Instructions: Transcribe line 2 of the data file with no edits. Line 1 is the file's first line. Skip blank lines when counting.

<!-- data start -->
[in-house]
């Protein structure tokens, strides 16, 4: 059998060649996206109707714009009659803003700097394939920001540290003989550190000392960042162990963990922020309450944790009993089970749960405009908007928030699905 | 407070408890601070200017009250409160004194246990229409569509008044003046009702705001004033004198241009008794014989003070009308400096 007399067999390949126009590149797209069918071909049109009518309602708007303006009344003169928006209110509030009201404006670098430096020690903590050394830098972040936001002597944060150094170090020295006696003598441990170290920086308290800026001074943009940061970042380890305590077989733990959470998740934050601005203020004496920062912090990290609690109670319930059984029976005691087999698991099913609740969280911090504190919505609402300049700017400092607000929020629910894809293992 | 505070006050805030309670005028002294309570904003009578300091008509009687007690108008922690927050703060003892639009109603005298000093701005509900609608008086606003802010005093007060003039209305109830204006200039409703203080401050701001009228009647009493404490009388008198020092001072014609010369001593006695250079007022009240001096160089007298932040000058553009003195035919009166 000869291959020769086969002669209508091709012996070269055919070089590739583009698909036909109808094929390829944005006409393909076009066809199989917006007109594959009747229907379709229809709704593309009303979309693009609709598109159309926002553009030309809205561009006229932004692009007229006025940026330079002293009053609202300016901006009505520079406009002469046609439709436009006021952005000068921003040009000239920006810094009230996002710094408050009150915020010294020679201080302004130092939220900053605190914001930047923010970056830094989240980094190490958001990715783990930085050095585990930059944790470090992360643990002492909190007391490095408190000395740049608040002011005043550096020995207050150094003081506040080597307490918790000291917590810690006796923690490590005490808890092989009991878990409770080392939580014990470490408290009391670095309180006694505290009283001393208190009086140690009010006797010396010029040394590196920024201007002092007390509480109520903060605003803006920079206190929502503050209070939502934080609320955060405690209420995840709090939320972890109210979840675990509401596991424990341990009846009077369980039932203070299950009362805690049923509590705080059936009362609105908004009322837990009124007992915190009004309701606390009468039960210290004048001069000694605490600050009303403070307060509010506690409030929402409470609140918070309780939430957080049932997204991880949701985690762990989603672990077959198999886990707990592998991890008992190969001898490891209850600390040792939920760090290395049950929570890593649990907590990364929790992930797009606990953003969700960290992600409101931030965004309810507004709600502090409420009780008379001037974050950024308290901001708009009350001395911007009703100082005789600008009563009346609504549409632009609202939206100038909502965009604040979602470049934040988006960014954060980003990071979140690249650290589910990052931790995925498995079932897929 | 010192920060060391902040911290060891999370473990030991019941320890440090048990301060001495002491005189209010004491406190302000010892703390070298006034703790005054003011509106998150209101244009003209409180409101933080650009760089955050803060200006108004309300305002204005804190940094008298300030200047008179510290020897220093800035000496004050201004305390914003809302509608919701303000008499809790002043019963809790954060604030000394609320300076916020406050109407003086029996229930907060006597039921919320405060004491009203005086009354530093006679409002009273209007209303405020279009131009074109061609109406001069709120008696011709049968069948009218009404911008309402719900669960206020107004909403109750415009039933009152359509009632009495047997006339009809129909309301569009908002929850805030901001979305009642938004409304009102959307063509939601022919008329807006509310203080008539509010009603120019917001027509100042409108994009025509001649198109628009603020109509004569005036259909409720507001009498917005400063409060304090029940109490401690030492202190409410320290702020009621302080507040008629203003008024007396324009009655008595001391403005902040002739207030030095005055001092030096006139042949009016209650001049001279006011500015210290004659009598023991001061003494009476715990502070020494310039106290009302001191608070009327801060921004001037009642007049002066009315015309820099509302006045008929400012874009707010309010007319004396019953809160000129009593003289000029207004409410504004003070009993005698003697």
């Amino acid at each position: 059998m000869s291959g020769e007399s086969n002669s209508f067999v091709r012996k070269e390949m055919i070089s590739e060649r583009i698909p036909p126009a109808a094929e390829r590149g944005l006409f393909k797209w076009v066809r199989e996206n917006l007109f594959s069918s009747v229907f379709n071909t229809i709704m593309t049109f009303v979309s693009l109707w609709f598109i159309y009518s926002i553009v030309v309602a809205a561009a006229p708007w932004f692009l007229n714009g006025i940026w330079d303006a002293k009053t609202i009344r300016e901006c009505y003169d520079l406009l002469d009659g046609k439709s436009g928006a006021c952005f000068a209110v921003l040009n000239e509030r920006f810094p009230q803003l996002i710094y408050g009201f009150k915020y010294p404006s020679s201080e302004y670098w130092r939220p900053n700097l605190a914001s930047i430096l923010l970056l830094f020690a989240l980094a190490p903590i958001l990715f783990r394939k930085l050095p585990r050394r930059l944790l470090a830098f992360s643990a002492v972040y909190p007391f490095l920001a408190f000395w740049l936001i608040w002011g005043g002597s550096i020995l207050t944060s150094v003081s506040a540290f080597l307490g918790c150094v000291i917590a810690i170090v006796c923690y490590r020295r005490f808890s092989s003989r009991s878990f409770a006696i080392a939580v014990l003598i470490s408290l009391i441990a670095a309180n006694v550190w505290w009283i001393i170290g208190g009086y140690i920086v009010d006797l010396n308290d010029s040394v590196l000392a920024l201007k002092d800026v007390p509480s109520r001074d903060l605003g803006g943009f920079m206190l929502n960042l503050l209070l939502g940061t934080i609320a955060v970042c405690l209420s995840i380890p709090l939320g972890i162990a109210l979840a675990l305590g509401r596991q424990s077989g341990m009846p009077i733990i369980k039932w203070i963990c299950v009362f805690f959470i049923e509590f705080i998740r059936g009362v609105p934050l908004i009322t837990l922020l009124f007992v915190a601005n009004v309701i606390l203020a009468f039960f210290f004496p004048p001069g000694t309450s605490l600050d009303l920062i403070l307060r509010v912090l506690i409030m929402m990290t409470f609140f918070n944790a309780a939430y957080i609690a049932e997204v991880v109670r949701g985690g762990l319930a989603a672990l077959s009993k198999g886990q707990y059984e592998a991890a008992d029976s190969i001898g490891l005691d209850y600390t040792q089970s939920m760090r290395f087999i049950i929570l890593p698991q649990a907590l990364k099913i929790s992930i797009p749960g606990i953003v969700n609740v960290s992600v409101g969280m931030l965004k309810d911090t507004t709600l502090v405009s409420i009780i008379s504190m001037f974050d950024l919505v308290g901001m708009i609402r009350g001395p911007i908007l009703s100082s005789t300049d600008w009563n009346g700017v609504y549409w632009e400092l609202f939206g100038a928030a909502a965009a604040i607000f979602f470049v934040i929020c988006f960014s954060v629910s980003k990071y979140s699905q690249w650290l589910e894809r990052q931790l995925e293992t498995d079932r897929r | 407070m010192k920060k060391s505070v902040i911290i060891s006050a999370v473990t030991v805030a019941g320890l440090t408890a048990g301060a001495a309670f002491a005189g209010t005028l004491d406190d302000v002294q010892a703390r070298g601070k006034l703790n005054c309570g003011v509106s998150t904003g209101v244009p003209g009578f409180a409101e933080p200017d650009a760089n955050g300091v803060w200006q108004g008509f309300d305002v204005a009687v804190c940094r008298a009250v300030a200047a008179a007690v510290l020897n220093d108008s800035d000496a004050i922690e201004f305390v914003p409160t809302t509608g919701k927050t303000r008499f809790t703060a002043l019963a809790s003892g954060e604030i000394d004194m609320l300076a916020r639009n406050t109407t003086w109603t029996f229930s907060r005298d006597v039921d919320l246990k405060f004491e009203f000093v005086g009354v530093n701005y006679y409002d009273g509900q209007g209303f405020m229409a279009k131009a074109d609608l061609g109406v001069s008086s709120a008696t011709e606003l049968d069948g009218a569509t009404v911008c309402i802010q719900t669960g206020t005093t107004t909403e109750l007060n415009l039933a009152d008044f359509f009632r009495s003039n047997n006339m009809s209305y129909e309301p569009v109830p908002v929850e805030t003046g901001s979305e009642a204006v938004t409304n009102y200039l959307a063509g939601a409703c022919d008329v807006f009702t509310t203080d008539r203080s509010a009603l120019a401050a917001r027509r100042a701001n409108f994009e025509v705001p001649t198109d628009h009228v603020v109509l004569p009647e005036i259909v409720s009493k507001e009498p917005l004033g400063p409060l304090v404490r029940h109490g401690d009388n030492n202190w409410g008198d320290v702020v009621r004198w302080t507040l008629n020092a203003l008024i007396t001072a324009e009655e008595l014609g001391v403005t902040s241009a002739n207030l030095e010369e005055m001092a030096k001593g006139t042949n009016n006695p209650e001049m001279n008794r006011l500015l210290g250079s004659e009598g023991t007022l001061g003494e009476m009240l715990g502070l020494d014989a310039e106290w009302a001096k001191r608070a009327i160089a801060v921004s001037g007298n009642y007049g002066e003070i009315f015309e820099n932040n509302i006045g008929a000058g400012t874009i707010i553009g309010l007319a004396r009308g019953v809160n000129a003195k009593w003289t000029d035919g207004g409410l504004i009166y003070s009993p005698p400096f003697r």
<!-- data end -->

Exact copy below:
């Protein structure tokens, strides 16, 4: 059998060649996206109707714009009659803003700097394939920001540290003989550190000392960042162990963990922020309450944790009993089970749960405009908007928030699905 | 407070408890601070200017009250409160004194246990229409569509008044003046009702705001004033004198241009008794014989003070009308400096 007399067999390949126009590149797209069918071909049109009518309602708007303006009344003169928006209110509030009201404006670098430096020690903590050394830098972040936001002597944060150094170090020295006696003598441990170290920086308290800026001074943009940061970042380890305590077989733990959470998740934050601005203020004496920062912090990290609690109670319930059984029976005691087999698991099913609740969280911090504190919505609402300049700017400092607000929020629910894809293992 | 505070006050805030309670005028002294309570904003009578300091008509009687007690108008922690927050703060003892639009109603005298000093701005509900609608008086606003802010005093007060003039209305109830204006200039409703203080401050701001009228009647009493404490009388008198020092001072014609010369001593006695250079007022009240001096160089007298932040000058553009003195035919009166 000869291959020769086969002669209508091709012996070269055919070089590739583009698909036909109808094929390829944005006409393909076009066809199989917006007109594959009747229907379709229809709704593309009303979309693009609709598109159309926002553009030309809205561009006229932004692009007229006025940026330079002293009053609202300016901006009505520079406009002469046609439709436009006021952005000068921003040009000239920006810094009230996002710094408050009150915020010294020679201080302004130092939220900053605190914001930047923010970056830094989240980094190490958001990715783990930085050095585990930059944790470090992360643990002492909190007391490095408190000395740049608040002011005043550096020995207050150094003081506040080597307490918790000291917590810690006796923690490590005490808890092989009991878990409770080392939580014990470490408290009391670095309180006694505290009283001393208190009086140690009010006797010396010029040394590196920024201007002092007390509480109520903060605003803006920079206190929502503050209070939502934080609320955060405690209420995840709090939320972890109210979840675990509401596991424990341990009846009077369980039932203070299950009362805690049923509590705080059936009362609105908004009322837990009124007992915190009004309701606390009468039960210290004048001069000694605490600050009303403070307060509010506690409030929402409470609140918070309780939430957080049932997204991880949701985690762990989603672990077959198999886990707990592998991890008992190969001898490891209850600390040792939920760090290395049950929570890593649990907590990364929790992930797009606990953003969700960290992600409101931030965004309810507004709600502090409420009780008379001037974050950024308290901001708009009350001395911007009703100082005789600008009563009346609504549409632009609202939206100038909502965009604040979602470049934040988006960014954060980003990071979140690249650290589910990052931790995925498995079932897929 | 010192920060060391902040911290060891999370473990030991019941320890440090048990301060001495002491005189209010004491406190302000010892703390070298006034703790005054003011509106998150209101244009003209409180409101933080650009760089955050803060200006108004309300305002204005804190940094008298300030200047008179510290020897220093800035000496004050201004305390914003809302509608919701303000008499809790002043019963809790954060604030000394609320300076916020406050109407003086029996229930907060006597039921919320405060004491009203005086009354530093006679409002009273209007209303405020279009131009074109061609109406001069709120008696011709049968069948009218009404911008309402719900669960206020107004909403109750415009039933009152359509009632009495047997006339009809129909309301569009908002929850805030901001979305009642938004409304009102959307063509939601022919008329807006509310203080008539509010009603120019917001027509100042409108994009025509001649198109628009603020109509004569005036259909409720507001009498917005400063409060304090029940109490401690030492202190409410320290702020009621302080507040008629203003008024007396324009009655008595001391403005902040002739207030030095005055001092030096006139042949009016209650001049001279006011500015210290004659009598023991001061003494009476715990502070020494310039106290009302001191608070009327801060921004001037009642007049002066009315015309820099509302006045008929400012874009707010309010007319004396019953809160000129009593003289000029207004409410504004003070009993005698003697």